“Sowobi, a Christian until last week, has reportedly been converted by the community at Madinnah Mosque. “Sowobi is yet to get a Muslim name but has already undergone the initial stages of becoming a Moslem, which include Moslem baptism (Shahadu),” said Uganda’s chief de mission Salim Musoke.
“He has been allowed to visit the holy land and has been given an expense paid trip back here for Hijja next year,” Musoke added. It was agreed he will be circumcised when he gets to Kampala. 
Sowobi is mentioned again in February 2006 in an article reporting on Ugandan athletes who might benefit from Ugandan Olympic Committee funding to prepare them for the upcoming commonwealth games, and is listed in the 2009 commonwealth weightlifting federation rankings as Sowobi, Noah. Unfortunately, after that he disappears, possibly because his name changed and I couldn’t uncover when his conversion was completed or which Muslim name he received.
‘The Nomenclatural Tussle’
The well-intentioned goal to use sport as a platform for peace and unity is marred rather during the planning of the second games. Originally scheduled to take place in Iran in 2009 and then rescheduled to April 2010, on subsequent searching I found out that they were called off. A small snippet in The Independent on Sunday on May 10th 2009 sees Alan Tong mention, as part of a ‘bad week for’ round up, that they were “cancelled because participating nations objected to hosts Iran insisting on using the name Persian Gulf instead of Arabian Gulf”.  This is again reported in The Times in January 2010, and expounded upon by Tom Sutcliffe in a piece entitled ‘Iran, their rivals and the Gulf between them’ in The Independent on Sunday,  who explains that this ‘nomenclatural tussle’ is a frequent problem with foreign newspaper desks who have decided on separate occasions to refer to the body of water in question as The Gulf. Although this suggestion was proposed, the Iranian hosts declined, and due to the Persian Gulf about to be inscribed on all the medals, the 2nd Islamic Solidarity Games never took place.‘Let’s prove to the world that Islamic countries can live in unity and harmony’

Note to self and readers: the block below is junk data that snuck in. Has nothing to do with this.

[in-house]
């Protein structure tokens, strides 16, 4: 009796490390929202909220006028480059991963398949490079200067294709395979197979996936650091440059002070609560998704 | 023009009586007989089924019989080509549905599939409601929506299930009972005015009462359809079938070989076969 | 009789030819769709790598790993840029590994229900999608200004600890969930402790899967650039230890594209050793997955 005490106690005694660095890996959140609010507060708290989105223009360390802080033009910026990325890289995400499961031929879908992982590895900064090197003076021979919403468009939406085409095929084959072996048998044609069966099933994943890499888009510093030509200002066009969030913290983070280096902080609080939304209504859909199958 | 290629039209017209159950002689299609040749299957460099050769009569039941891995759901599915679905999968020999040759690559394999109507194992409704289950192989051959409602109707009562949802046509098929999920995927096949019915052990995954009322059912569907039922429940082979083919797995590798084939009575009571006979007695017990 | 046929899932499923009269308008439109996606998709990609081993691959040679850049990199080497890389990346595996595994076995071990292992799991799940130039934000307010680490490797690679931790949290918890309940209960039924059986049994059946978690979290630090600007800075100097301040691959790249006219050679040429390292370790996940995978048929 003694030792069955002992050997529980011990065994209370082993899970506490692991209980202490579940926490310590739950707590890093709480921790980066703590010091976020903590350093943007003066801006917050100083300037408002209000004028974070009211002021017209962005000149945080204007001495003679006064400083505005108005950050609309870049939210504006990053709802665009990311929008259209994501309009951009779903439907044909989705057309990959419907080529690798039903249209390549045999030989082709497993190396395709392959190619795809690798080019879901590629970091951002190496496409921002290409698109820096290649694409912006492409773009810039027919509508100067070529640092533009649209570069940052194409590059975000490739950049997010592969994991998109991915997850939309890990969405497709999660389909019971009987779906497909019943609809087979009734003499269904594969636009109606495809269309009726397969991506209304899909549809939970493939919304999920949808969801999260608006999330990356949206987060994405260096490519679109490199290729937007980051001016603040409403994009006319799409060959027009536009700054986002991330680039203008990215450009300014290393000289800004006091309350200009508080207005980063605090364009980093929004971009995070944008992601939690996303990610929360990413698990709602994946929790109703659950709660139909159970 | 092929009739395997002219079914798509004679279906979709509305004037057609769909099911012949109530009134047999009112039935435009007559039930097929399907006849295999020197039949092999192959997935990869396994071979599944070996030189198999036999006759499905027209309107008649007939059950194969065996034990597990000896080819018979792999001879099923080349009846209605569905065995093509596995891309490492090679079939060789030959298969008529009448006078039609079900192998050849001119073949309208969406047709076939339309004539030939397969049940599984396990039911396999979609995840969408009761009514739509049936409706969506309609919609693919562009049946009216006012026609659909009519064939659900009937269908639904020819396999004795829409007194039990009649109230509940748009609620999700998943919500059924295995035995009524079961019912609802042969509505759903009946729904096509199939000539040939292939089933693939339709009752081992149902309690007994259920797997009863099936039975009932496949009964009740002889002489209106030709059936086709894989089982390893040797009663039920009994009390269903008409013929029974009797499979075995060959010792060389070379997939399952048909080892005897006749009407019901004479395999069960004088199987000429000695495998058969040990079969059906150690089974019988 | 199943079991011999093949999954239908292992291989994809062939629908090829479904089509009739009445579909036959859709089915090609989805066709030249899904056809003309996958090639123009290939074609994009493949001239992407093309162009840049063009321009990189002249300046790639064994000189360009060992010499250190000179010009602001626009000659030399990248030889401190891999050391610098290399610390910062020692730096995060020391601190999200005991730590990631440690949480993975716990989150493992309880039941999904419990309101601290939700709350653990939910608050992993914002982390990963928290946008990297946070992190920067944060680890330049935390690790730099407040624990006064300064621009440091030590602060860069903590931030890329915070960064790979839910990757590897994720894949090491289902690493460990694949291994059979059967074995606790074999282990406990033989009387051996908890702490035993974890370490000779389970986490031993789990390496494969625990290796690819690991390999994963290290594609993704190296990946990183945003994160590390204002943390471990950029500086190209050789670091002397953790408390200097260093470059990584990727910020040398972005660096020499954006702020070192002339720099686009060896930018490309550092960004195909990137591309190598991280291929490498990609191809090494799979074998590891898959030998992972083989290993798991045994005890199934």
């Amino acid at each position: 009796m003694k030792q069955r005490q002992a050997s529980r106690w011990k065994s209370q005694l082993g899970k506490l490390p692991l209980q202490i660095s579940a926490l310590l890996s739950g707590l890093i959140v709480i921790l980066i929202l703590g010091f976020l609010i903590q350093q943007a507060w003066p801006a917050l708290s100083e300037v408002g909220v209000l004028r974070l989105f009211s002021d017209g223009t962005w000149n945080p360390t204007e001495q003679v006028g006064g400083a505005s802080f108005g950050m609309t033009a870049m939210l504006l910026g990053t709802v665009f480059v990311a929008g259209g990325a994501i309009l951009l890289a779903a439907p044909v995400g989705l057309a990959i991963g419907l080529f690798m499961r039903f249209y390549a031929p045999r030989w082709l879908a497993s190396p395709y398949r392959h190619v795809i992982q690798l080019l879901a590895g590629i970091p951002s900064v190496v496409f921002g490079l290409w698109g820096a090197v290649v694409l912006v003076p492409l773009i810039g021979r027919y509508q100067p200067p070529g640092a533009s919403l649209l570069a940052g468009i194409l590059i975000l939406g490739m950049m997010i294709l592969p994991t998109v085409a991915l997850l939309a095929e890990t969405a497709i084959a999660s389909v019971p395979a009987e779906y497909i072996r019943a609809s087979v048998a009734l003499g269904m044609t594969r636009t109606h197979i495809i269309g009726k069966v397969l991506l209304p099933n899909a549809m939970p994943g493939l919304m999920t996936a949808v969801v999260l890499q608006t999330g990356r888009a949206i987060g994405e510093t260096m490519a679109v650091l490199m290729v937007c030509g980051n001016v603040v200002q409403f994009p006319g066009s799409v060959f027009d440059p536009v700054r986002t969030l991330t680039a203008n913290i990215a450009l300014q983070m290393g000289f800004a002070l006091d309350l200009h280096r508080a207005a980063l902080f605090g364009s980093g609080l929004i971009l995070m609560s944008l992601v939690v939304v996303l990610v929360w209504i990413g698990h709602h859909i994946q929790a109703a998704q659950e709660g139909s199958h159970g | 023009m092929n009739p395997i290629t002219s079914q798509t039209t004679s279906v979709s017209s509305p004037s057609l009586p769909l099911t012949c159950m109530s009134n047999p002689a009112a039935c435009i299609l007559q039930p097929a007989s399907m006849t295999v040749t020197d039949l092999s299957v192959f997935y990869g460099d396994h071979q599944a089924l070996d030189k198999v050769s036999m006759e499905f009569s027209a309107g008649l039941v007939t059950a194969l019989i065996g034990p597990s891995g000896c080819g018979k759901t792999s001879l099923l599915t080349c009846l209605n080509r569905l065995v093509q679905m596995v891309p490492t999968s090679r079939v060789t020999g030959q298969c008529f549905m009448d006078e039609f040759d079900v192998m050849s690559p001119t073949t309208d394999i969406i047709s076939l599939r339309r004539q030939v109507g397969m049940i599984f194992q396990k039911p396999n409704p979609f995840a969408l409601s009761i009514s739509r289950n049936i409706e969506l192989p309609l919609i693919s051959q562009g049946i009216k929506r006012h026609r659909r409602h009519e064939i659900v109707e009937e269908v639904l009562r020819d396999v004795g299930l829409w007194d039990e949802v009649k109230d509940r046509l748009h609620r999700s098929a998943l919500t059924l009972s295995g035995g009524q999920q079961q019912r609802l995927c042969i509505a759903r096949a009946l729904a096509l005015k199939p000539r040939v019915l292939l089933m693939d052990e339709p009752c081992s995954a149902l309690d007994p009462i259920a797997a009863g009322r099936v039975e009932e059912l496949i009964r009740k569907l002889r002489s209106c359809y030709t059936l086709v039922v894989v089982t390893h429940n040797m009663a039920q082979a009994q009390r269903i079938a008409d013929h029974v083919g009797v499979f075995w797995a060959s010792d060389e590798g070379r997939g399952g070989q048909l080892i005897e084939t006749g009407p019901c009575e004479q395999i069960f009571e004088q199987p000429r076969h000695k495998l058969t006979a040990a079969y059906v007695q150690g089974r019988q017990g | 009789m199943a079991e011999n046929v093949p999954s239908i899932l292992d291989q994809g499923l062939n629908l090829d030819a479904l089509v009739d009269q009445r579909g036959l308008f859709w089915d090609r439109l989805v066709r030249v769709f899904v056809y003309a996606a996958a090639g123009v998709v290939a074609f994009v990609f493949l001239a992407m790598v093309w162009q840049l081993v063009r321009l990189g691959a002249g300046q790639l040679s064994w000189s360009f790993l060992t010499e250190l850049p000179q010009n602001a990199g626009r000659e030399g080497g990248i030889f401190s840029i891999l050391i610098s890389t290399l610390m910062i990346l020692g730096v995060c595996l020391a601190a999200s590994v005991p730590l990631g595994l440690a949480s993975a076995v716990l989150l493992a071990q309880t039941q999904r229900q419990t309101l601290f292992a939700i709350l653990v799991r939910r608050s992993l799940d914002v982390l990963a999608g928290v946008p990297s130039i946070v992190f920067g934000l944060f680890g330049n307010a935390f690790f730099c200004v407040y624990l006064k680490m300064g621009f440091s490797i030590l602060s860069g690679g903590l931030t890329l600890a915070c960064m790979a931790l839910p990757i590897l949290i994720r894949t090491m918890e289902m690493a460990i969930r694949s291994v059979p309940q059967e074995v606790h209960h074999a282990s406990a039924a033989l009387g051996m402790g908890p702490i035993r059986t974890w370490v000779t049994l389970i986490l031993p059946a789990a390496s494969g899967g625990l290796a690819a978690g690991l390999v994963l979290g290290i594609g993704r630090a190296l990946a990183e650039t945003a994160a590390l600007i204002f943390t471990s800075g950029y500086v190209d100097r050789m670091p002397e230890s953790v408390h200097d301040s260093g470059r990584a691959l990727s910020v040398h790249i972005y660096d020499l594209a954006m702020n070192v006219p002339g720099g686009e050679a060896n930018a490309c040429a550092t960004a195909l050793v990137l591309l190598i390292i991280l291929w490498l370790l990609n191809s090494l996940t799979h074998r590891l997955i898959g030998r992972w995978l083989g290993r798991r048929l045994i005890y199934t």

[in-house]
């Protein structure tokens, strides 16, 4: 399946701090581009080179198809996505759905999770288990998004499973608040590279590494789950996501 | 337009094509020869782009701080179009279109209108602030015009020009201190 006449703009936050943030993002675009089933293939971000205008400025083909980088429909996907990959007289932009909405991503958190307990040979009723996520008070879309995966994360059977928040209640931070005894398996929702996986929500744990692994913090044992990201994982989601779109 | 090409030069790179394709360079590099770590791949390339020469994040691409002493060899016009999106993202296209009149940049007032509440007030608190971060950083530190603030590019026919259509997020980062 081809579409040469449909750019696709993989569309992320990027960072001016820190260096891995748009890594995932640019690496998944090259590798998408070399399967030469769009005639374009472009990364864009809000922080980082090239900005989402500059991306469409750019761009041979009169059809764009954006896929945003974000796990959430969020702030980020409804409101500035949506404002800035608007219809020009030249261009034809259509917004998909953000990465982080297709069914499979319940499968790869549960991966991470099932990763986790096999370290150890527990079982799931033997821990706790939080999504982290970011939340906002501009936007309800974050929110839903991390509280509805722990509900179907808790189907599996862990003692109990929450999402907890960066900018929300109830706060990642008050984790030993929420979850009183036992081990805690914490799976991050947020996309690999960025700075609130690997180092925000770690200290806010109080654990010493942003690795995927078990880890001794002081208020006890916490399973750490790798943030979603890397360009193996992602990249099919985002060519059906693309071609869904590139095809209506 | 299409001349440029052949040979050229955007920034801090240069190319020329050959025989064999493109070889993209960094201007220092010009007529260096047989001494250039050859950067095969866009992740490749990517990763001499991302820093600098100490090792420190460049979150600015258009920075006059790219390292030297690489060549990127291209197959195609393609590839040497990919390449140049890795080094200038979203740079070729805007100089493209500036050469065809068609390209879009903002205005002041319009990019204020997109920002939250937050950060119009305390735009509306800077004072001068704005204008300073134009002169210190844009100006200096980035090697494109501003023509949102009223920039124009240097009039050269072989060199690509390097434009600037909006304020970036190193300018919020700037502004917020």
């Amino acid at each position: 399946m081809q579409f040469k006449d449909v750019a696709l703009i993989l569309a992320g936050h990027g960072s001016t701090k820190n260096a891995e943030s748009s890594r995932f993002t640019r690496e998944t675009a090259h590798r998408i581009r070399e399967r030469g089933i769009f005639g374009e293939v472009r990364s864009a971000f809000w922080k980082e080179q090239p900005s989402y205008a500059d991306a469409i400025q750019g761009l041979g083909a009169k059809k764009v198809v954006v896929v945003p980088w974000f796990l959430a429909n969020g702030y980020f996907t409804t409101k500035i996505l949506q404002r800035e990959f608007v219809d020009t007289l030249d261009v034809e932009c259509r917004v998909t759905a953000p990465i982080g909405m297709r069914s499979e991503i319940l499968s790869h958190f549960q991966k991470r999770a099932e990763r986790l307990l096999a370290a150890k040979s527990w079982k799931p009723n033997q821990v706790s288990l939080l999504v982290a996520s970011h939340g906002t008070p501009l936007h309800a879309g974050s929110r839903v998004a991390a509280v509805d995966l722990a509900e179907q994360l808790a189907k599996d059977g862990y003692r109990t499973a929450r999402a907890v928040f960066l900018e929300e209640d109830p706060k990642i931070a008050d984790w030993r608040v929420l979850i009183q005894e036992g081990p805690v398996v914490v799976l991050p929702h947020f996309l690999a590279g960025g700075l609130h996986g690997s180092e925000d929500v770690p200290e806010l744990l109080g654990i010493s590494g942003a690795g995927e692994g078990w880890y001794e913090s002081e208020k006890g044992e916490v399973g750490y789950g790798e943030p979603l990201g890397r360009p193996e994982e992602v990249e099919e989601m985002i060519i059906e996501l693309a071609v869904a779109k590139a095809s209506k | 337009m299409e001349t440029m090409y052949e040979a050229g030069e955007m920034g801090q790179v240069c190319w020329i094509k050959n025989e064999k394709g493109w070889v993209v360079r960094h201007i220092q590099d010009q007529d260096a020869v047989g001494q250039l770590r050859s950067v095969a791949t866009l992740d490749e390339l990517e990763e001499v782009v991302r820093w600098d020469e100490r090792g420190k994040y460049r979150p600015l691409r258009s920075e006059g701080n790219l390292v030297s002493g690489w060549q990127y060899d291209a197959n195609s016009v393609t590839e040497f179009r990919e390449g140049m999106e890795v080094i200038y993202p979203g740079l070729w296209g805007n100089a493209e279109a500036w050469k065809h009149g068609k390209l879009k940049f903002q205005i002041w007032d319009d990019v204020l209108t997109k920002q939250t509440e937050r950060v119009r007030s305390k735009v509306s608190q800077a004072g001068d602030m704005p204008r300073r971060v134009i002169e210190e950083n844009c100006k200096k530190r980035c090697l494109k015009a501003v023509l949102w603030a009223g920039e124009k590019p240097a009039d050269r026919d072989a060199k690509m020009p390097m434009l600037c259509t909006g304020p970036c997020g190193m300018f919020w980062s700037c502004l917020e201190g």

The Times 2001 record (above) is the only reference I can find stating that the 3rd games were originally due to be hosted in Syria – in fact the 3rd games were eventually held in Pelambang, Indonesia, from September 22nd – October 1st 2013. So, whilst 41 nations were competing in 13 different sports, by this time, Syria was in the throes of civil war. Unlike the first Saudi games the Indonesian opening ceremony was low key, ‘reflecting the lack of funding for the event’, and had to be delayed by 2 months due to poor organisation – but one of the key philosophies of the games remained:
“Let’s put aside our political burden, “Indonesian President Susilo Bambang Yudhoyono said in the opening ceremony, as he paid particular tribute to the Egyptian, Syrian and Palestinian delegations attending the event. “Through this event, let’s prove to the world that Islamic countries can live in unity and harmony,”
The games were more ‘relaxed’, and although there were debates around women’s sport attire, the organisers did not ban bikinis as was requested by some participating nations. Nor did male and female competitors compete on different days. Senior organising committee member Djoko Pramono, ruled out the restrictions that were visible in Saudi Arabia with the statement reported in the same article: